Chancellor Rishi Sunak is likely to signal this week that the Coronavirus Job Retention Scheme is winding down and is set to announce that the government will no longer allow businesses to furlough employees.
He is also expected to specify the level of contribution employers will have to make from August if they want to continue using the scheme.
Since the start of May the number of furloughed employees has risen by a quarter to reach 8.4 million, according to Treasury figures. And HMRC has revealed that more than £6.8bn has been claimed via 2.3 million applications from those who are self-employed and unable to work.
The Treasury has also granted more than 43,000 businesses about £9bn in coronavirus business interruption loans to support them through lockdown. A further £18.49bn has been granted in “bounceback” loans to 608,000 small businesses.
It is thought that from 1 August companies will be asked to start making a contribution of about 20% to the wages of furloughed staff, who are currently paid 80% of their normal salary up to £2,500 a month.
Government ministers and business leaders recognise that when the furlough scheme is wound down some of those workers currently furloughed will not have jobs to go back to. The plan is to encourage firms to at least bring those workers already furloughed back part-time to ease them back into business while reducing the cost to the taxpayer.
Last week Sunak told the Lords Economic Affairs Committee that it was not obvious that there would be an immediate bounce-back. He added: “Obviously the impact will be severe. We are likely to face a severe recession, the likes of which we have never seen.”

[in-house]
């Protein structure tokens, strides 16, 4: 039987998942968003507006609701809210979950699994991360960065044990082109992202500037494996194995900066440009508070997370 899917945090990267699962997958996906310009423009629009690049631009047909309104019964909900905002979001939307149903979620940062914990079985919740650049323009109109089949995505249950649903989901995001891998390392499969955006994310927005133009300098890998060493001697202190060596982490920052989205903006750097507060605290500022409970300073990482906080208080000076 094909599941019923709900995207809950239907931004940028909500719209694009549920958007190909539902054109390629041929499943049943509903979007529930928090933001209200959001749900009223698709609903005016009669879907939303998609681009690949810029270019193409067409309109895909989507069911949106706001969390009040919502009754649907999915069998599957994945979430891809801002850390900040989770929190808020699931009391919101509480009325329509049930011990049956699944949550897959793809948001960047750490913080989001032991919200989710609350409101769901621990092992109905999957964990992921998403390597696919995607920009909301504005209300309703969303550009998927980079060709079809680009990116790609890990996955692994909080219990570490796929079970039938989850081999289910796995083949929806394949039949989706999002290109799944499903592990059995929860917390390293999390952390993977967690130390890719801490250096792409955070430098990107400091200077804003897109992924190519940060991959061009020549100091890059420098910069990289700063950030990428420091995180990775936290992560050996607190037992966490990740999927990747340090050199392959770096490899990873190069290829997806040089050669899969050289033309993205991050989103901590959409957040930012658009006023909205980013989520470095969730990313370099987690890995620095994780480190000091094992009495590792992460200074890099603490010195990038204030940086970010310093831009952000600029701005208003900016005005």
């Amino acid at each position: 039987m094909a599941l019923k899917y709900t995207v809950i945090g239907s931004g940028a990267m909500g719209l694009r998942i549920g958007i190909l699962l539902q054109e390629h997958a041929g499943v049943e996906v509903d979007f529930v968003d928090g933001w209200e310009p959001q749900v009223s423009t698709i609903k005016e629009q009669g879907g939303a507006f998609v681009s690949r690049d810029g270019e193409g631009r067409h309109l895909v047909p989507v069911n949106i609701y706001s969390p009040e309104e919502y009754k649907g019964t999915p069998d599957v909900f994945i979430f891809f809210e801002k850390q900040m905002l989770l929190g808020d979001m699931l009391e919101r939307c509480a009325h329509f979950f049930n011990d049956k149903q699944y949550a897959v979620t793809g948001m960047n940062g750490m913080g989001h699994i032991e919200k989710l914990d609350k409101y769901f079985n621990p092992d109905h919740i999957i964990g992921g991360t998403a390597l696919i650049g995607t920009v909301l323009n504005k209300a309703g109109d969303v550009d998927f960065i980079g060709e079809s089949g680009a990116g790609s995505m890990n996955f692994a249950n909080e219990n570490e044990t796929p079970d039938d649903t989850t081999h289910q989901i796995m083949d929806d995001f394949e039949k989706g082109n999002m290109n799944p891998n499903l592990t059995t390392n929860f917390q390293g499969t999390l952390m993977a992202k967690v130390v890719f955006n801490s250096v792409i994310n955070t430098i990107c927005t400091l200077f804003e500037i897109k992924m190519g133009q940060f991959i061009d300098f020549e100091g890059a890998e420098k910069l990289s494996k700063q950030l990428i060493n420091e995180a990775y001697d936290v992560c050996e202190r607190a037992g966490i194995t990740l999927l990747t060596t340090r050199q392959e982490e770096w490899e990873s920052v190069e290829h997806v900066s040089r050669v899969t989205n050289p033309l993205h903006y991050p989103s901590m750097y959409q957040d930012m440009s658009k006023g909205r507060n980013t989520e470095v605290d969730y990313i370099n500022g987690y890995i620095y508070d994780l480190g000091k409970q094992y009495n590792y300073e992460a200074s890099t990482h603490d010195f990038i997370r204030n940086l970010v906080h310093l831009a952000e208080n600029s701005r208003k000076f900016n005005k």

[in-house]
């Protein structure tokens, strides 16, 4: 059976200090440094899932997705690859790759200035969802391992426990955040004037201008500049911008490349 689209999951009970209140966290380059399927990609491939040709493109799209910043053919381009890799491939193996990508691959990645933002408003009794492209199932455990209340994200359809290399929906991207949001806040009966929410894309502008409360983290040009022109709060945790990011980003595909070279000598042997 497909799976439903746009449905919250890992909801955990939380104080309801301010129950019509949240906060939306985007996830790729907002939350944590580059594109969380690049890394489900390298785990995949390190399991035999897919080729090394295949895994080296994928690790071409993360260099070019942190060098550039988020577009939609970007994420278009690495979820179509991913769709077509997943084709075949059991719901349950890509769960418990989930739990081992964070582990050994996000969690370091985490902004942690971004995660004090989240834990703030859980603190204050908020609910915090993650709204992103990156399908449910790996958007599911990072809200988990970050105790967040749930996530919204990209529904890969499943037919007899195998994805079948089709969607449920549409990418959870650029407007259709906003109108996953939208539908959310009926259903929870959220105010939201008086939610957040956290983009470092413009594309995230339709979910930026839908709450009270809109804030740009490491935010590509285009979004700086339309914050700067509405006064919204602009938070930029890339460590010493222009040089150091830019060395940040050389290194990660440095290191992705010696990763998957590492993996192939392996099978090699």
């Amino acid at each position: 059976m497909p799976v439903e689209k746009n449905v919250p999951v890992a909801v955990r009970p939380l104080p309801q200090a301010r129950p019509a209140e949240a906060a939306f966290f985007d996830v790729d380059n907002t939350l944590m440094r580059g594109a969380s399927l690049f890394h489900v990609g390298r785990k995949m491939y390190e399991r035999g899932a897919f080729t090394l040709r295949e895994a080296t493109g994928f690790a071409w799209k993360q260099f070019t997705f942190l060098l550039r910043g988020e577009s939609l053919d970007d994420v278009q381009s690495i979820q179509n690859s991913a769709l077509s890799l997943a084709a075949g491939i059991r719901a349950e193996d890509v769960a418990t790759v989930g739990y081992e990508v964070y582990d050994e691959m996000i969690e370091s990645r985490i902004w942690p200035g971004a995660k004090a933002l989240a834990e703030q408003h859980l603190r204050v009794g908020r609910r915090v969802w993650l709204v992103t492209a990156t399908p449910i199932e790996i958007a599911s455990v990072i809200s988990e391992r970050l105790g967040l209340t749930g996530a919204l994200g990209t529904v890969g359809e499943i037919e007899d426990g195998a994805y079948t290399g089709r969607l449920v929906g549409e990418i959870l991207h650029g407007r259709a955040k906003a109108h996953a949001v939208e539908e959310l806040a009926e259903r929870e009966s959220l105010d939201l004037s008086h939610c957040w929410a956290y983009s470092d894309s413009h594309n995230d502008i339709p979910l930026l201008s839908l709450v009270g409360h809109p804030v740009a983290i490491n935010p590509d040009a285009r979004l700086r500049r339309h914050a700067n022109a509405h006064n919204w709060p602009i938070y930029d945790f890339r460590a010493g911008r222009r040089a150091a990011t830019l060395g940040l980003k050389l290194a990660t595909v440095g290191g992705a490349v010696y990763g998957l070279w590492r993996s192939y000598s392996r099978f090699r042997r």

Michael Lassman, London chairman of the Federation of Small Businesses, said the furlough scheme had been “a lifesaver for many small businesses, there’s no two ways about it, and if they need to they should be able to continue to access it. If there’s a cut-off that applies too soon that is going to be a concern”.
Meanwhile, new figures from the Office for National Statistics (ONS) indicate that people with low household incomes have been spending more time doing paid work since the lockdown began than previously. Those with monthly household incomes of up to £1,700 have spent an extra 21 minutes a day on average doing paid work, compared with a drop of about 32 minutes for those on monthly incomes of between £1,700 and £3,300.
The ONS said the increase in working time for people on low household incomes could be because they were more likely to be in jobs that could not be done from home and have had to continue going into work.
Various aspects of life in the UK between March 28 and April 26 this year were examined by the ONS in the study and contrasted with data from 2014-15. It also found that men had reduced their work and travel time by one hour and 37 minutes a day on average, compared with one hour and two minutes for women.
Young women have been disproportionately affected by the lockdown, said a new report by the Young Women’s Trust. It claimed that more than 78% of those who had lost their jobs since the crisis began were women and two-thirds were aged between 18 and 34.
The report also made the point that coronavirus had dramatically increased the amount of unpaid work being done in communities across the country, with many people supporting those who have the virus and vulnerable people who are shielding. There had also been a vast increase in childcare and home schooling since the closure of schools and nurseries.
It said: “Prior to the crisis, women carried out 60% more unpaid work than men on average, so it is likely women will take on the majority of additional unpaid care now. Our research finds that young women are taking on more unpaid care work.”
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